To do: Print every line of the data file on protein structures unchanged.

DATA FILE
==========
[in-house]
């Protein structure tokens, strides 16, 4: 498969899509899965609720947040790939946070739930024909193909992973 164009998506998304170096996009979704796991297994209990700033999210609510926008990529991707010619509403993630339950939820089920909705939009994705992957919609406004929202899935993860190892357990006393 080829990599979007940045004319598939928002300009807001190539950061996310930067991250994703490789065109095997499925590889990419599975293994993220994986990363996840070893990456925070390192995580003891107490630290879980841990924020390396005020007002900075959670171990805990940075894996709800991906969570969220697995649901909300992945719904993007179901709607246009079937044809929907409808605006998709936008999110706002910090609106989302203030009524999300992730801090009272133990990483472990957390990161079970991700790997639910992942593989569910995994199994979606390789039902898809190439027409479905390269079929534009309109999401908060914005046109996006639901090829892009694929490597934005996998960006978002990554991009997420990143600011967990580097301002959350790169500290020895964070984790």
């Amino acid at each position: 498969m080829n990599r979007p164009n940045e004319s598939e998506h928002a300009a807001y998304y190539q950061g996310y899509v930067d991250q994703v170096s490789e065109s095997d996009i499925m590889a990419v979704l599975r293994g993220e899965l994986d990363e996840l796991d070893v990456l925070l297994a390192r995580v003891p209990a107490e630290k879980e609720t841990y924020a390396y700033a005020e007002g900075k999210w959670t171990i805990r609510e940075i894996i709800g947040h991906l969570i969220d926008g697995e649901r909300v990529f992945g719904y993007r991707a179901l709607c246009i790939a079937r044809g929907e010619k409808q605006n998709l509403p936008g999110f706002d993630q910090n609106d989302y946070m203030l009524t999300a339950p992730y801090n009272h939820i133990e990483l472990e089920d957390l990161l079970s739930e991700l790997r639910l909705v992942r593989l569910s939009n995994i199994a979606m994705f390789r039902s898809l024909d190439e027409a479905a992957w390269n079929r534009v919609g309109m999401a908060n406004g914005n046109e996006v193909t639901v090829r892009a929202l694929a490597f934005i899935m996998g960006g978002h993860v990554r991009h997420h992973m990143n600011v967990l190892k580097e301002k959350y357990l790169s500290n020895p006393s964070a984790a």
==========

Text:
[in-house]
């Protein structure tokens, strides 16, 4: 498969899509899965609720947040790939946070739930024909193909992973 164009998506998304170096996009979704796991297994209990700033999210609510926008990529991707010619509403993630339950939820089920909705939009994705992957919609406004929202899935993860190892357990006393 080829990599979007940045004319598939928002300009807001190539950061996310930067991250994703490789065109095997499925590889990419599975293994993220994986990363996840070893990456925070390192995580003891107490630290879980841990924020390396005020007002900075959670171990805990940075894996709800991906969570969220697995649901909300992945719904993007179901709607246009079937044809929907409808605006998709936008999110706002910090609106989302203030009524999300992730801090009272133990990483472990957390990161079970991700790997639910992942593989569910995994199994979606390789039902898809190439027409479905390269079929534009309109999401908060914005046109996006639901090829892009694929490597934005996998960006978002990554991009997420990143600011967990580097301002959350790169500290020895964070984790």
């Amino acid at each position: 498969m080829n990599r979007p164009n940045e004319s598939e998506h928002a300009a807001y998304y190539q950061g996310y899509v930067d991250q994703v170096s490789e065109s095997d996009i499925m590889a990419v979704l599975r293994g993220e899965l994986d990363e996840l796991d070893v990456l925070l297994a390192r995580v003891p209990a107490e630290k879980e609720t841990y924020a390396y700033a005020e007002g900075k999210w959670t171990i805990r609510e940075i894996i709800g947040h991906l969570i969220d926008g697995e649901r909300v990529f992945g719904y993007r991707a179901l709607c246009i790939a079937r044809g929907e010619k409808q605006n998709l509403p936008g999110f706002d993630q910090n609106d989302y946070m203030l009524t999300a339950p992730y801090n009272h939820i133990e990483l472990e089920d957390l990161l079970s739930e991700l790997r639910l909705v992942r593989l569910s939009n995994i199994a979606m994705f390789r039902s898809l024909d190439e027409a479905a992957w390269n079929r534009v919609g309109m999401a908060n406004g914005n046109e996006v193909t639901v090829r892009a929202l694929a490597f934005i899935m996998g960006g978002h993860v990554r991009h997420h992973m990143n600011v967990l190892k580097e301002k959350y357990l790169s500290n020895p006393s964070a984790a």